Another rather unpleasant and painful surprise for a pet person like me was the number of roaming dogs, some mangy, many very tiny and in obvious need of anything to eat. It will most likely be from garbage left early on the street (not advisable). I witnessed a seriously hurt tiny poodle dragging its paralyzed rear end on the cobblestone sidewalk. For a few minutes, it took refuge under my motor home then dragged itself down the road. I doubt that it is still alive. The sight of most will just break your heart.

There are definite pluses to be had in Tequis. So now that I have vented out, let me state how delightful the qualities that Tequis delivers can be. Just as venting came with the house, so does merit. For a similar accommodation up North, the price would be at least triple, most likely quadruple, or more.

Also, Tequis is not a bustling city with hardly any elbow room to tackle a sidewalk. Its colonial charm is undeniable. Flowers abound. The COURTEOUSNESS of the people here is reminiscent of old-world manners. Every person one walks across will salute you with a “Buenos dias”, or a Buenas tardes”. The children are well-dressed, superbly clean and wonder of wonders, POLITE!

If a visit to a doctor is required, the doctor will invite you into his office, sit down and another wonder of wonders, engage you in a dialogue querying you about your complaint then issuing his diagnostic or sending you for further tests, with explanations. Time is not an issue. Many drugs do not require a prescription and are reasonably priced.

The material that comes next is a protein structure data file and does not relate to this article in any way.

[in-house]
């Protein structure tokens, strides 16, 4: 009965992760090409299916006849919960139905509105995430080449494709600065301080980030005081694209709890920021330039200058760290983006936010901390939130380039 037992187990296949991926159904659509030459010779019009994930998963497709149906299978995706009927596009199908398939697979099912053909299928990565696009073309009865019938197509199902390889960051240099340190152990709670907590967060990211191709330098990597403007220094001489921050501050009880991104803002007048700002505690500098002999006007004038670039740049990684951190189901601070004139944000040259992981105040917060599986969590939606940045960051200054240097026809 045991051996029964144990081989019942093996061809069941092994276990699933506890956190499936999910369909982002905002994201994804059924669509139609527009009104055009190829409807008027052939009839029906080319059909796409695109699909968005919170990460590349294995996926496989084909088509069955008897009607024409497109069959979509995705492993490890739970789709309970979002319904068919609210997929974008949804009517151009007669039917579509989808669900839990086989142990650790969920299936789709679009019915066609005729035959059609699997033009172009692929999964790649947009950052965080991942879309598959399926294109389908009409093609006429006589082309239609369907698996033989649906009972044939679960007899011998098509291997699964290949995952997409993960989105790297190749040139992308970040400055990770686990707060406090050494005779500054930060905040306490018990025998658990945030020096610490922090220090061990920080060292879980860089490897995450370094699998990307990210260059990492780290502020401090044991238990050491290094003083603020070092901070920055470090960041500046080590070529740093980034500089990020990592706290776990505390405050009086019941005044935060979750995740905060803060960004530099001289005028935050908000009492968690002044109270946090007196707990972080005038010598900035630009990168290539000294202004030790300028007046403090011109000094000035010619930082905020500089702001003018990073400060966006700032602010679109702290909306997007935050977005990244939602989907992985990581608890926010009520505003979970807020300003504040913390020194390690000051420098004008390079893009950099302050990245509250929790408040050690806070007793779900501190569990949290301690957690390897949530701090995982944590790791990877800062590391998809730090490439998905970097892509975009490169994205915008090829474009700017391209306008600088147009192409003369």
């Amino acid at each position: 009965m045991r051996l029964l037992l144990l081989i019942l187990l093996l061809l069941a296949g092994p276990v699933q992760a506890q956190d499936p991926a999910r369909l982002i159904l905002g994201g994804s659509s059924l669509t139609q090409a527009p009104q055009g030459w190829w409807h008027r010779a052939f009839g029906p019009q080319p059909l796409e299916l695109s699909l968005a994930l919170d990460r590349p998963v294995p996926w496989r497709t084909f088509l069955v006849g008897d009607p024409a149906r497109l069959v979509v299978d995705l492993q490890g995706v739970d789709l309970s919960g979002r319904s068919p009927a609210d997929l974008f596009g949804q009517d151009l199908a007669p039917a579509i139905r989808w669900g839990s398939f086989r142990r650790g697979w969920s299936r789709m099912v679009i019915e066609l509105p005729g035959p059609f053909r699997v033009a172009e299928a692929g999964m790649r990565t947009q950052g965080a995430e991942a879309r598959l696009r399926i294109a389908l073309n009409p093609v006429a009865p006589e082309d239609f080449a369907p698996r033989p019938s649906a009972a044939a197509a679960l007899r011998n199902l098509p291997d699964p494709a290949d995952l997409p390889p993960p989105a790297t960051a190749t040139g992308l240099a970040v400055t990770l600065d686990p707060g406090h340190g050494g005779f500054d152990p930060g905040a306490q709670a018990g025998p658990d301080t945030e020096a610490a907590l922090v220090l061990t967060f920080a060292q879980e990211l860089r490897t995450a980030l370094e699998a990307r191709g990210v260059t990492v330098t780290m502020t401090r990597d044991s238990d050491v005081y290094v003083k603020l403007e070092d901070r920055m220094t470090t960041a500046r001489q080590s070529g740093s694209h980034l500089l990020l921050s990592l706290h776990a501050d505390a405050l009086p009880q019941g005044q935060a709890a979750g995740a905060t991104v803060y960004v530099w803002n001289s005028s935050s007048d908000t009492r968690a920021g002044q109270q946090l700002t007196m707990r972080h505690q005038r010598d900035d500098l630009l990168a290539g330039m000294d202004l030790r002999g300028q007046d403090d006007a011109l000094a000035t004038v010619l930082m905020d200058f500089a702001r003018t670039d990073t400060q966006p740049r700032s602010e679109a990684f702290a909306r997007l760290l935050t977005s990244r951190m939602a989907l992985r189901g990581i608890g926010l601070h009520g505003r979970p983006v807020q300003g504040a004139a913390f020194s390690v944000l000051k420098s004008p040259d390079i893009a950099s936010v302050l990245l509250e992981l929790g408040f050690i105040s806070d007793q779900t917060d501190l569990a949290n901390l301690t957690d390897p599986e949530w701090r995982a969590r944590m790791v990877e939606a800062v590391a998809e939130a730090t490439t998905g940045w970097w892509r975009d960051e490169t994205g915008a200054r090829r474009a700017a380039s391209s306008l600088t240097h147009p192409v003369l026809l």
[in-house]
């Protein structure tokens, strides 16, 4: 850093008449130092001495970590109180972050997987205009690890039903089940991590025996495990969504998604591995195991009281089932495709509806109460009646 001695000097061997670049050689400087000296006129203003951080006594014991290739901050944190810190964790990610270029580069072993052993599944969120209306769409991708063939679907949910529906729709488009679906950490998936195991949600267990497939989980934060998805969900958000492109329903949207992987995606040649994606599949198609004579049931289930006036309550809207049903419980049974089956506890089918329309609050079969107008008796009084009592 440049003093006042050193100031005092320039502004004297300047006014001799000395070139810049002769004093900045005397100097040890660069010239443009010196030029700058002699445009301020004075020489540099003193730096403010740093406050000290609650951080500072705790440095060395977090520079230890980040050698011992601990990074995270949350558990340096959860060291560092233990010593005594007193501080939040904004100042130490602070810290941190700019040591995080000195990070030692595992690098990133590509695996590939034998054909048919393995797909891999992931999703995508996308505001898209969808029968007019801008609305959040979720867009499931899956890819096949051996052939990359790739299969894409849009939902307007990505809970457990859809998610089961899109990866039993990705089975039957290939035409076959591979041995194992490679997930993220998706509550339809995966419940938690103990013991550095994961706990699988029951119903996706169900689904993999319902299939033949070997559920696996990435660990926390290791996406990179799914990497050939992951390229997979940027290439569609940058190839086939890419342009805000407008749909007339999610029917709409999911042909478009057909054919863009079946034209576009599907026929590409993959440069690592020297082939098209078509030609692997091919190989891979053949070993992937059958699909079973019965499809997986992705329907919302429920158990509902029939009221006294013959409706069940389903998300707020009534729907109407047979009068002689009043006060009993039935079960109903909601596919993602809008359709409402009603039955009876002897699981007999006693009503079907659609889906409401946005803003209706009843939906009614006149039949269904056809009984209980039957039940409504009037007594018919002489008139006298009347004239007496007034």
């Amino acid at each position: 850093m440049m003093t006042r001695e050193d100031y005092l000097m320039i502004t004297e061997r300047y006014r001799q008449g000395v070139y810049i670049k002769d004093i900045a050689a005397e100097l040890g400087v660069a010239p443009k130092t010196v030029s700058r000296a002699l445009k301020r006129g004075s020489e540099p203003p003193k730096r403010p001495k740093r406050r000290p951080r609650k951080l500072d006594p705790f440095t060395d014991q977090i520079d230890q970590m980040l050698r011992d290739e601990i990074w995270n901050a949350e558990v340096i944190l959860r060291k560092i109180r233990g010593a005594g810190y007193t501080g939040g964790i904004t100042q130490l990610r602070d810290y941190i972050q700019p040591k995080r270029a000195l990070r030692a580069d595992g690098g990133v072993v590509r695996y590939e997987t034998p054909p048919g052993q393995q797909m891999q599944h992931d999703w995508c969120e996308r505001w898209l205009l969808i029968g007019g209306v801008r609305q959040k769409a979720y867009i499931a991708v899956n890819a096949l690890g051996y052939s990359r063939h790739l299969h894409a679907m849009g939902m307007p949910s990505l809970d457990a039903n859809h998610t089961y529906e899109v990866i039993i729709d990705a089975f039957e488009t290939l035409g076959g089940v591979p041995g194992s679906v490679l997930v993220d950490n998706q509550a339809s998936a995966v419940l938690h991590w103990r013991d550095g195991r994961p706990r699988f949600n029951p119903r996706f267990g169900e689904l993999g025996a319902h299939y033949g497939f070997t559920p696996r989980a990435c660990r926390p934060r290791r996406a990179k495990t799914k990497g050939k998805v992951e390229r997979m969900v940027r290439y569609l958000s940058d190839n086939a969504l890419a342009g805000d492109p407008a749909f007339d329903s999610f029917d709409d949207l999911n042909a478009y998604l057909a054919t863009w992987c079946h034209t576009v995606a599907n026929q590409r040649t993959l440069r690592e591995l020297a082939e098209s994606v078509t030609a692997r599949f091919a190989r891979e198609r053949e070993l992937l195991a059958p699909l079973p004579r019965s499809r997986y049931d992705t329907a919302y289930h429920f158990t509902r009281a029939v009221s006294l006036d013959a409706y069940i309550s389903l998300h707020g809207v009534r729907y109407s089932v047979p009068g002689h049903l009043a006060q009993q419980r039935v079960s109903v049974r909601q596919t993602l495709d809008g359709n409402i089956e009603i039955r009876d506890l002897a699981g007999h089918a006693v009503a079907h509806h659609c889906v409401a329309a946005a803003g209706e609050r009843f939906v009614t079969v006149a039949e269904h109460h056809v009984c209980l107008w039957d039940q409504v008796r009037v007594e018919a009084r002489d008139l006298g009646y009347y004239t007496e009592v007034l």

And yes, your garbage bags will be picked on a daily or on every second day basis. But the garbage thrown by the wayside and in vacant lots WILL NOT. Let it be a word of caution to the unprepared or NOT warned, as I was. Taxis are cheap, 20 pesos (a little under $2.00) to take you anywhere in the city, no tips required. TaxiVans are 5 pesos, or about 50 cents. Help is very affordable.

There are all kinds of little “tienditas”, or convenience stores that are very reasonable and store many items, from Raid to fresh tortillas of the day to detergent and receipt booklets. All that I have seen so far are impeccably clean. Tiny hardware stores stock an incredible number of items considering their sizes. And one can find them within a stone’s throw in any district. The people one meets on the street are all impeccably clean. Boys and girls all wear their school uniforms and all appear clean and freshly pressed.